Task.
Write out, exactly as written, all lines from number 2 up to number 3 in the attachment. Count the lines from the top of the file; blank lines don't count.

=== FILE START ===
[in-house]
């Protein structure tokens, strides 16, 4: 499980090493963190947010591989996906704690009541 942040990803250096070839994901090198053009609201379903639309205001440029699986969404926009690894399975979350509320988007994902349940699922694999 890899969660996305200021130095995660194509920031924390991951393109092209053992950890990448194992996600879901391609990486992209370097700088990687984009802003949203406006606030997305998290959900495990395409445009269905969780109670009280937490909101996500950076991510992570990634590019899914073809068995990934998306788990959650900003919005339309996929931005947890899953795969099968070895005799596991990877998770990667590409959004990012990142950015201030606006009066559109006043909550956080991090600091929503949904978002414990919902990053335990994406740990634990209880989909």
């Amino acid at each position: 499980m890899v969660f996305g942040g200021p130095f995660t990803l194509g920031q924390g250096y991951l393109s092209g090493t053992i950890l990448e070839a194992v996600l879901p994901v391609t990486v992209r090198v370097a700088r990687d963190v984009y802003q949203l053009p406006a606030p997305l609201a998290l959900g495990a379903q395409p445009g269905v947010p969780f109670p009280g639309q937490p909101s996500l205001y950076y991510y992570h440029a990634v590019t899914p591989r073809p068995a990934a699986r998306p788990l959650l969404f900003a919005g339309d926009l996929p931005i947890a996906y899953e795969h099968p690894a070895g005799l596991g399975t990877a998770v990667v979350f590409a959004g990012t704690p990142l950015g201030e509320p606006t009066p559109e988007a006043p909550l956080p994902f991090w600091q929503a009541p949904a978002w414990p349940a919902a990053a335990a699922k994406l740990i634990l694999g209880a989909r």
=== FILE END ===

């Protein structure tokens, strides 16, 4: 499980090493963190947010591989996906704690009541 942040990803250096070839994901090198053009609201379903639309205001440029699986969404926009690894399975979350509320988007994902349940699922694999 890899969660996305200021130095995660194509920031924390991951393109092209053992950890990448194992996600879901391609990486992209370097700088990687984009802003949203406006606030997305998290959900495990395409445009269905969780109670009280937490909101996500950076991510992570990634590019899914073809068995990934998306788990959650900003919005339309996929931005947890899953795969099968070895005799596991990877998770990667590409959004990012990142950015201030606006009066559109006043909550956080991090600091929503949904978002414990919902990053335990994406740990634990209880989909």
């Amino acid at each position: 499980m890899v969660f996305g942040g200021p130095f995660t990803l194509g920031q924390g250096y991951l393109s092209g090493t053992i950890l990448e070839a194992v996600l879901p994901v391609t990486v992209r090198v370097a700088r990687d963190v984009y802003q949203l053009p406006a606030p997305l609201a998290l959900g495990a379903q395409p445009g269905v947010p969780f109670p009280g639309q937490p909101s996500l205001y950076y991510y992570h440029a990634v590019t899914p591989r073809p068995a990934a699986r998306p788990l959650l969404f900003a919005g339309d926009l996929p931005i947890a996906y899953e795969h099968p690894a070895g005799l596991g399975t990877a998770v990667v979350f590409a959004g990012t704690p990142l950015g201030e509320p606006t009066p559109e988007a006043p909550l956080p994902f991090w600091q929503a009541p949904a978002w414990p349940a919902a990053a335990a699922k994406l740990i634990l694999g209880a989909r």